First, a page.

Buzzing, Vibrating Device
An Arduino tutorial of a buzzing, vibrating device, consisting of both the piezo buzzer and DC motor from the original SparkFun tutorials
What Is This Tutorial About?
This tutorial includes the materials, code and overall difficulty of creating a buzzing, vibrating device. It’ll include diagrams of the circuits themselves, pictures of the actual model itself as well as explanations upon how the components work as well as real life applications of this tutorial. The overall difficulty of this tutorial is a 5-6 out of 10, as the creation of the model is not necessarily difficult, but the coding can be confusing for first timers.
- 7x Jumper Wires
- 1x DC Motor (with any heavy material taped to motor to create vibration)
- 1x 330Ω Resistor
- 1x Transistor
- 1x Diode
- 1x Piezo Buzzer
Relations of input/output and coding
Although there are no inputs shown within this design, it is only as future materials added would have allowed the Arduino to work based upon real-time and react on times given to it, instead of glitching out. Two outputs, the piezo buzzer, and the DC motor, work upon the same coding but co-exist to allow each to sustain itself. The coding allows the motor to understand that it will only go upon the ringing of the buzzers, which allows both outputs to work simultaneously, becoming a conjoined unit. The entire code is related towards these two outputs to allow for complete synchronization of the two. Changing the frequencies within the coding will change the tune the piezo buzzer emits, while extending or shortening tunes modifies the length of spinning done by the DC motor. The transistor used acts as a switch for the circuit, spreading the power given from the RedBoard to both the piezo buzzer and the DC motor. No input is shown in this as this is manually activated, but the implementation of an Arduino real-time clock module, it can be used as an input to make the code work automatically.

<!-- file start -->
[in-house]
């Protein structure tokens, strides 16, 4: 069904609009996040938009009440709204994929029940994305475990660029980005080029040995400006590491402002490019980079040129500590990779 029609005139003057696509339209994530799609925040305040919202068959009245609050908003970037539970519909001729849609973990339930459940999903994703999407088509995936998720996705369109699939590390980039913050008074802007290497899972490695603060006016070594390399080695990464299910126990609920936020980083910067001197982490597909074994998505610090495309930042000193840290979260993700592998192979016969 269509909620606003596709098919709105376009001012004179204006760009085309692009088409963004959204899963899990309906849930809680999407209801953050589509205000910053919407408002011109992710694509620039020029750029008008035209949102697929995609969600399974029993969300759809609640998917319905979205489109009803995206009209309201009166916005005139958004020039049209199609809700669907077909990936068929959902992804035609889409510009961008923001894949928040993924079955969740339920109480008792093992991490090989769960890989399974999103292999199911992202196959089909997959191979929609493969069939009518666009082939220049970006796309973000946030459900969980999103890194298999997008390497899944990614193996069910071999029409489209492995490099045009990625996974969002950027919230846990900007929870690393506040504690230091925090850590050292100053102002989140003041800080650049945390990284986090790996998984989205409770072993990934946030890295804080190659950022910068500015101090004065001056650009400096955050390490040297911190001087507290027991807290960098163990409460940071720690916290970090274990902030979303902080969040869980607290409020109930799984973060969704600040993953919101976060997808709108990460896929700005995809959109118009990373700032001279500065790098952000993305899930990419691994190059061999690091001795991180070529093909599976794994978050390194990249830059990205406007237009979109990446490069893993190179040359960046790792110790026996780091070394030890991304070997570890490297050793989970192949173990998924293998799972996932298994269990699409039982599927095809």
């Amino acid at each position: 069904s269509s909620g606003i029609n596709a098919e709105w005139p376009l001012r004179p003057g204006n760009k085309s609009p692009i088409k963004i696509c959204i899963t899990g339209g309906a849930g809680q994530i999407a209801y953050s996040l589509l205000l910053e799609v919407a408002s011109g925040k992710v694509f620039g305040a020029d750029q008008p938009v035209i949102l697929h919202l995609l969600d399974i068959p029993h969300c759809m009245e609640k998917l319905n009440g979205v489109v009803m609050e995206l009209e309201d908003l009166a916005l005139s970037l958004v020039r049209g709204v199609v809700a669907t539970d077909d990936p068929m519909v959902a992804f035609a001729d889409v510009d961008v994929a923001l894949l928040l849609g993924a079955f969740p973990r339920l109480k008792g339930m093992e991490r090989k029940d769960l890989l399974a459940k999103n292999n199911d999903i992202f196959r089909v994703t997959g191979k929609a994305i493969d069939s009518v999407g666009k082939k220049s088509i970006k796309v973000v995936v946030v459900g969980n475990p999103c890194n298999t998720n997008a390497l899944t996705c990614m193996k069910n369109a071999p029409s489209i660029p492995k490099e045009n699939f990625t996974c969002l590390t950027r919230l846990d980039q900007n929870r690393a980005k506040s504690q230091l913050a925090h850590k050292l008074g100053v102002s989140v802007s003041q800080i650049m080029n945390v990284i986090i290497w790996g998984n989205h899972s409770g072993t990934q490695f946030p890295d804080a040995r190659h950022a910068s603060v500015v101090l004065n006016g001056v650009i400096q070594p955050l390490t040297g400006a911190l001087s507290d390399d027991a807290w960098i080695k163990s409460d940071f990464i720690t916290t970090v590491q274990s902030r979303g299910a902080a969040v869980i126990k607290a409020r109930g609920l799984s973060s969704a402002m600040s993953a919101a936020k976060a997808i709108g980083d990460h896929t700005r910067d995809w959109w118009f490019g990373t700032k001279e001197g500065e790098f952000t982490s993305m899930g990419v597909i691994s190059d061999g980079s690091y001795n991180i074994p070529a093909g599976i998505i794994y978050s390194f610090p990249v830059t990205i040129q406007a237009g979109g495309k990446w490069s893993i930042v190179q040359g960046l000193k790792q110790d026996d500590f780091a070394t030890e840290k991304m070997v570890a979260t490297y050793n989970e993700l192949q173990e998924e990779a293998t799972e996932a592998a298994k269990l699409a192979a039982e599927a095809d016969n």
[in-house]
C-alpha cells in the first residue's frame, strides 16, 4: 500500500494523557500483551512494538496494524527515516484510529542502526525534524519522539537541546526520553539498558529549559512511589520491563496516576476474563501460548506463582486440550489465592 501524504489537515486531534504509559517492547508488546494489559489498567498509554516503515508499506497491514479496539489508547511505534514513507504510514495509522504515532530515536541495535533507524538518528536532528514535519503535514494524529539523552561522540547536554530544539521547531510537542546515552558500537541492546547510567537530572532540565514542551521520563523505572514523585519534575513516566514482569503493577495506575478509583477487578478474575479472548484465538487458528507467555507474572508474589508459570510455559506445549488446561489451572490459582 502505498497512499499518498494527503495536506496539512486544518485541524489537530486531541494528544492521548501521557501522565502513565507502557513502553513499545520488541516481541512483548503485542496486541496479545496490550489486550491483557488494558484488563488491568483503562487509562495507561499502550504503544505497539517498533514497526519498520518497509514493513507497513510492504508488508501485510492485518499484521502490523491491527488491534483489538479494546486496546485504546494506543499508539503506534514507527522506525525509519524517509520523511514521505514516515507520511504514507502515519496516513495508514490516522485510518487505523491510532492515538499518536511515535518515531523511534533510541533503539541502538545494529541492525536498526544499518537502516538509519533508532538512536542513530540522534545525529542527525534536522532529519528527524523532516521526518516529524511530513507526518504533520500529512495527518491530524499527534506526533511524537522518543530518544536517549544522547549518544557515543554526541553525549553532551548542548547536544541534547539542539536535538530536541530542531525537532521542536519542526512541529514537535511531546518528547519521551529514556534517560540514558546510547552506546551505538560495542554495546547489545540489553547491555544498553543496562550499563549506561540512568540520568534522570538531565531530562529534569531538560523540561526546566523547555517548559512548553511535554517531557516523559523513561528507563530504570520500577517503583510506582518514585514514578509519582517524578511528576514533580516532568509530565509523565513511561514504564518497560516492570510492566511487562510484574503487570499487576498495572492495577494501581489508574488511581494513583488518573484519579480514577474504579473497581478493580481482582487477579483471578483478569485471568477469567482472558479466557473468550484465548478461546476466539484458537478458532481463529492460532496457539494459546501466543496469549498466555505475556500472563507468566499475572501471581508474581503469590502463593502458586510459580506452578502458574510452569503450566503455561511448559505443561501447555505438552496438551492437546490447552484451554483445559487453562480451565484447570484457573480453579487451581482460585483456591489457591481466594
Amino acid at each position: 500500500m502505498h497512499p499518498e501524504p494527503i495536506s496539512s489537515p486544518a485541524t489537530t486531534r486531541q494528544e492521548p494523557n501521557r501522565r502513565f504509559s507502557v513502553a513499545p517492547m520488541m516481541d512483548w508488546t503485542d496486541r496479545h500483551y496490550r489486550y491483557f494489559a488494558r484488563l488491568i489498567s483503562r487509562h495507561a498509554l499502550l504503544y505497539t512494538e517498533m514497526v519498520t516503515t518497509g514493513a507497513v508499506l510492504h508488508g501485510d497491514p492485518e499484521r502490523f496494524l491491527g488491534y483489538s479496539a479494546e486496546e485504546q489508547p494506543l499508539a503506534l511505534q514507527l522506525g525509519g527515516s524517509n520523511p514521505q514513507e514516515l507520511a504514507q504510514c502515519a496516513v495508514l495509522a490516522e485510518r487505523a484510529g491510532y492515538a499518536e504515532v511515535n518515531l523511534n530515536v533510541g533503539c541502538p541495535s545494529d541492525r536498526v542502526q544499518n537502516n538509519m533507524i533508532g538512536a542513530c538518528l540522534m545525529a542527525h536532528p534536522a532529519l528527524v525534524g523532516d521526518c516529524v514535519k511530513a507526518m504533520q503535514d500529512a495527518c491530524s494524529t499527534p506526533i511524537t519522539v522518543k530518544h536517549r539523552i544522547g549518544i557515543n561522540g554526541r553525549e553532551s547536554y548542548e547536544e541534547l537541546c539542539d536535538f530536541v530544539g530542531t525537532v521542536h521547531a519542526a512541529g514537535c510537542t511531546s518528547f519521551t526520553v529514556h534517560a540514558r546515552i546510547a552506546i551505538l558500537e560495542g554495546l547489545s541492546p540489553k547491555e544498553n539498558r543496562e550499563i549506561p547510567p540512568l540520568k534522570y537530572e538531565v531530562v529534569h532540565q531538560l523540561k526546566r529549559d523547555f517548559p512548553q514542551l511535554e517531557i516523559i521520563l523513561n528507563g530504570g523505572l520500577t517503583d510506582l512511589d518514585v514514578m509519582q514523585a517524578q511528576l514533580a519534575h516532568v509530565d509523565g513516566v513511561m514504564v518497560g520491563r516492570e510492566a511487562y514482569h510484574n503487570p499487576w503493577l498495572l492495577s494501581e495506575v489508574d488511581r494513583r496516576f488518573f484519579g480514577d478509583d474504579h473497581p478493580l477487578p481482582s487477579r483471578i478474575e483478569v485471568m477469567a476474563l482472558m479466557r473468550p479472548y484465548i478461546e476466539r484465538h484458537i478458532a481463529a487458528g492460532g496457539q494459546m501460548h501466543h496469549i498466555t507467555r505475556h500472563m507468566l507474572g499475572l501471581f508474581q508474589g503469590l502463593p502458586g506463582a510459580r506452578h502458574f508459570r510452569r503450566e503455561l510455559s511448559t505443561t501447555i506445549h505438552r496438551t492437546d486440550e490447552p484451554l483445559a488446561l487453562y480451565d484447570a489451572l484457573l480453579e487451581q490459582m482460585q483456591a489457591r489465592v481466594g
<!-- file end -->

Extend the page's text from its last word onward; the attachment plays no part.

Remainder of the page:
Real World Applications
This device can and is used within many devices, namely alarm clocks, which synchronizes both the ringing and the vibrating to create a repetitive action. Mobile phones also contain codes synchronizing both vibrations and the buzzing together. Both of these require coding and materials such as these, as with the implication of an Arduino real-time clock module as an input, the sequence of code can repeat as long as a time is set for the code to activate.